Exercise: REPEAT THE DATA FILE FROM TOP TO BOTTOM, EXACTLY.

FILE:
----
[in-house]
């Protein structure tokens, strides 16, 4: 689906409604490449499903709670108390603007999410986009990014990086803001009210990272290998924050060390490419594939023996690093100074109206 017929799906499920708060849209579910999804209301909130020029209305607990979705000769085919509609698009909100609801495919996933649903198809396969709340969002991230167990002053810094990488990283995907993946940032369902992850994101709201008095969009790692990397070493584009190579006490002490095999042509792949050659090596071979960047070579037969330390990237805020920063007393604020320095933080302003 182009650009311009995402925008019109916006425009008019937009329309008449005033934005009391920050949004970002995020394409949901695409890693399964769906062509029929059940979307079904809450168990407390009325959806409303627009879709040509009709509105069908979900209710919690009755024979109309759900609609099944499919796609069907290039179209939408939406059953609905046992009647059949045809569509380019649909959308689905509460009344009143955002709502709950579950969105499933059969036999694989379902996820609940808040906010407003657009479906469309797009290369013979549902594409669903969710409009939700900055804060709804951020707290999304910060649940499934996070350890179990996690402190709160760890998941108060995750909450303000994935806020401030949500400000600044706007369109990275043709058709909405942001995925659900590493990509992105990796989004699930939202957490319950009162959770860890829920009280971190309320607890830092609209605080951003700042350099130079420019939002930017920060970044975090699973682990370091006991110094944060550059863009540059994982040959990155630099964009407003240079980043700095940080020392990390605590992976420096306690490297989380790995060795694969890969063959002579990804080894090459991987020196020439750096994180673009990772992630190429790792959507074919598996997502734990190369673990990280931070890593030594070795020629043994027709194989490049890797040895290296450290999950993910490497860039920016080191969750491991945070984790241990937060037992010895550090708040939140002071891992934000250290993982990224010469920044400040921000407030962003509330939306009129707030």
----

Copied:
[in-house]
């Protein structure tokens, strides 16, 4: 689906409604490449499903709670108390603007999410986009990014990086803001009210990272290998924050060390490419594939023996690093100074109206 017929799906499920708060849209579910999804209301909130020029209305607990979705000769085919509609698009909100609801495919996933649903198809396969709340969002991230167990002053810094990488990283995907993946940032369902992850994101709201008095969009790692990397070493584009190579006490002490095999042509792949050659090596071979960047070579037969330390990237805020920063007393604020320095933080302003 182009650009311009995402925008019109916006425009008019937009329309008449005033934005009391920050949004970002995020394409949901695409890693399964769906062509029929059940979307079904809450168990407390009325959806409303627009879709040509009709509105069908979900209710919690009755024979109309759900609609099944499919796609069907290039179209939408939406059953609905046992009647059949045809569509380019649909959308689905509460009344009143955002709502709950579950969105499933059969036999694989379902996820609940808040906010407003657009479906469309797009290369013979549902594409669903969710409009939700900055804060709804951020707290999304910060649940499934996070350890179990996690402190709160760890998941108060995750909450303000994935806020401030949500400000600044706007369109990275043709058709909405942001995925659900590493990509992105990796989004699930939202957490319950009162959770860890829920009280971190309320607890830092609209605080951003700042350099130079420019939002930017920060970044975090699973682990370091006991110094944060550059863009540059994982040959990155630099964009407003240079980043700095940080020392990390605590992976420096306690490297989380790995060795694969890969063959002579990804080894090459991987020196020439750096994180673009990772992630190429790792959507074919598996997502734990190369673990990280931070890593030594070795020629043994027709194989490049890797040895290296450290999950993910490497860039920016080191969750491991945070984790241990937060037992010895550090708040939140002071891992934000250290993982990224010469920044400040921000407030962003509330939306009129707030």